Another important tenant regarding the concept of “make” played itself out during this culminating project. Make, “use[s] content specific to a grade levels' course of study and [is] literacy rich, asking students and teachers to share, reflect, loop back, remake, revise, remix, and connect with others.” The content specific to my students’ grade level was nutrition. The content was literacy rich in that I pulled material from the students’ textbooks, trade-books, as well as online materials. Throughout the project we shared ideas with each other as the students planned what to include in their collages. Typically there is not space for sharing, reflecting, looping back, remaking, revising, remixing and connecting within the confines of formal learning. Skype chats, Google Hangouts, real-time, in person meetings with both my thinking partners from Discovery Place and my National Writing Project colleagues helped me facilitate this informal, authentic, and crucial component to the culminating project.
Typically, due to the linguistic, systemic net that is cast over teaching and learning, teachers are supposed to present content, students are supposed to receive it, then reproduce it in the form of some kind of standardized, formative assessment meant to measure what was received. Working against from within this “net,” the students looped back to the literature/content (they received) as well as the notes they had taken, not to reproduce what they received, but to put their collages together in an attempt to ensure that what they were “making” was a re-presentation of what they had learned.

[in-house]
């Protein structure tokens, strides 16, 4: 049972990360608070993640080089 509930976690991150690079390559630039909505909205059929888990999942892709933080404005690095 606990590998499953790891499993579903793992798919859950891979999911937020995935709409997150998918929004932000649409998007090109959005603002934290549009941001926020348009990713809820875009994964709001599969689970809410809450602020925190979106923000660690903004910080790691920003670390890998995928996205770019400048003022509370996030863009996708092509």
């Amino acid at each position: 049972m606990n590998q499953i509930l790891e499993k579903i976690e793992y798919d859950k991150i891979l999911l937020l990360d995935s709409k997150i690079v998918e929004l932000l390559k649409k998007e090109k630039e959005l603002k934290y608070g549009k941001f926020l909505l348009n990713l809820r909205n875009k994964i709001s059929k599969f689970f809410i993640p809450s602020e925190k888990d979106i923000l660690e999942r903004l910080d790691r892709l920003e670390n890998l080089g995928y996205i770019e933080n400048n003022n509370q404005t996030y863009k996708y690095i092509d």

Here is an example of student’s MAKE...a re-presentation of what was learned...
This student’s collage focuses on what she learned during the Nutrition unit. She has arranged what she has learned about food into 2 categories, foods that are healthy and “junk food.” What sets this MAKE apart from others is an integration of the theme and generalizations explored over the course of the unit. This is evidenced strategically around the outside of her collage. Most notably, the student placed the theme at the top and bottom of the collage. The generalizations; “Change can be positive or negative” and “Change can be person-made or natural can be found on the left and right of the collage. A closer look at her writing (see the index cards) reveals that these thoughts about change are not just placed there “for show.” She encourages her viewer to think about her placement of the words and phrases and why thinking about food this way “should motivate you to eat healthy” and “not eat junk food all the time.” Her classmates acknowledge the intent of her work (as evidenced through the 3 sticky notes) showing that her message resonates with them. The results of my student’s efforts may not necessarily be measured via standardized testing...but (as witnessed in the example) are equally important in order for children to re-imagine what is possible from their position as student learners engaged in JOYFUL learning experiences!